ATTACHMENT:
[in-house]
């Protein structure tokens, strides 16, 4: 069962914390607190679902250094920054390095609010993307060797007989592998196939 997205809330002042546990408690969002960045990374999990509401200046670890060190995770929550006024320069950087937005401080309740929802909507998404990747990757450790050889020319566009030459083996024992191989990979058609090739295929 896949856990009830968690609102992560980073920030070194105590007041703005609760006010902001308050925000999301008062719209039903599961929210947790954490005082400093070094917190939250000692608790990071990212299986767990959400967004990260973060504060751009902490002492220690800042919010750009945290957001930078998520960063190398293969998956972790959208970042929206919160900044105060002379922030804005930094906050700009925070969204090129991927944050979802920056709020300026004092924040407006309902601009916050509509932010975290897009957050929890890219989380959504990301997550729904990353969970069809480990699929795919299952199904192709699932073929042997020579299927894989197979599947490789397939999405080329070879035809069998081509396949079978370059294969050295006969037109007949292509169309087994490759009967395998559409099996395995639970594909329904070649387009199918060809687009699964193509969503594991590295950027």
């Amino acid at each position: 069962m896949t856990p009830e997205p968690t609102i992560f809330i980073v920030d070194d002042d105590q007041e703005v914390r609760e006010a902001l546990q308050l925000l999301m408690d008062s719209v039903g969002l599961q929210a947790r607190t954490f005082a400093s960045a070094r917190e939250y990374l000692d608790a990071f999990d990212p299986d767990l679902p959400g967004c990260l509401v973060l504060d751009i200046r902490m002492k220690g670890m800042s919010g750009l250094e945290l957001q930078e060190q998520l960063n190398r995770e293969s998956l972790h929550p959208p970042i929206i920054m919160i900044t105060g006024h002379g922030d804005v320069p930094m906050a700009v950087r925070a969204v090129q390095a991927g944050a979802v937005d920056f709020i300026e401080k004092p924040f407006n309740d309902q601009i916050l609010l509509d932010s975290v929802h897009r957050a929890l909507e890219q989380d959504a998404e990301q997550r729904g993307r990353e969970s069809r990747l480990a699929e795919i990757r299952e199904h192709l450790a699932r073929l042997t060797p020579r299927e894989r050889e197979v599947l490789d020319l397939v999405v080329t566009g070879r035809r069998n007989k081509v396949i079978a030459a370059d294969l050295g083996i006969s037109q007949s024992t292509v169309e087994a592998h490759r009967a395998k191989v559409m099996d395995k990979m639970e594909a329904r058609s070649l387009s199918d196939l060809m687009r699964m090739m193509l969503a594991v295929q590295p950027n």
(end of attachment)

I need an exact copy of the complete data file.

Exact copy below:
[in-house]
């Protein structure tokens, strides 16, 4: 069962914390607190679902250094920054390095609010993307060797007989592998196939 997205809330002042546990408690969002960045990374999990509401200046670890060190995770929550006024320069950087937005401080309740929802909507998404990747990757450790050889020319566009030459083996024992191989990979058609090739295929 896949856990009830968690609102992560980073920030070194105590007041703005609760006010902001308050925000999301008062719209039903599961929210947790954490005082400093070094917190939250000692608790990071990212299986767990959400967004990260973060504060751009902490002492220690800042919010750009945290957001930078998520960063190398293969998956972790959208970042929206919160900044105060002379922030804005930094906050700009925070969204090129991927944050979802920056709020300026004092924040407006309902601009916050509509932010975290897009957050929890890219989380959504990301997550729904990353969970069809480990699929795919299952199904192709699932073929042997020579299927894989197979599947490789397939999405080329070879035809069998081509396949079978370059294969050295006969037109007949292509169309087994490759009967395998559409099996395995639970594909329904070649387009199918060809687009699964193509969503594991590295950027």
């Amino acid at each position: 069962m896949t856990p009830e997205p968690t609102i992560f809330i980073v920030d070194d002042d105590q007041e703005v914390r609760e006010a902001l546990q308050l925000l999301m408690d008062s719209v039903g969002l599961q929210a947790r607190t954490f005082a400093s960045a070094r917190e939250y990374l000692d608790a990071f999990d990212p299986d767990l679902p959400g967004c990260l509401v973060l504060d751009i200046r902490m002492k220690g670890m800042s919010g750009l250094e945290l957001q930078e060190q998520l960063n190398r995770e293969s998956l972790h929550p959208p970042i929206i920054m919160i900044t105060g006024h002379g922030d804005v320069p930094m906050a700009v950087r925070a969204v090129q390095a991927g944050a979802v937005d920056f709020i300026e401080k004092p924040f407006n309740d309902q601009i916050l609010l509509d932010s975290v929802h897009r957050a929890l909507e890219q989380d959504a998404e990301q997550r729904g993307r990353e969970s069809r990747l480990a699929e795919i990757r299952e199904h192709l450790a699932r073929l042997t060797p020579r299927e894989r050889e197979v599947l490789d020319l397939v999405v080329t566009g070879r035809r069998n007989k081509v396949i079978a030459a370059d294969l050295g083996i006969s037109q007949s024992t292509v169309e087994a592998h490759r009967a395998k191989v559409m099996d395995k990979m639970e594909a329904r058609s070649l387009s199918d196939l060809m687009r699964m090739m193509l969503a594991v295929q590295p950027n």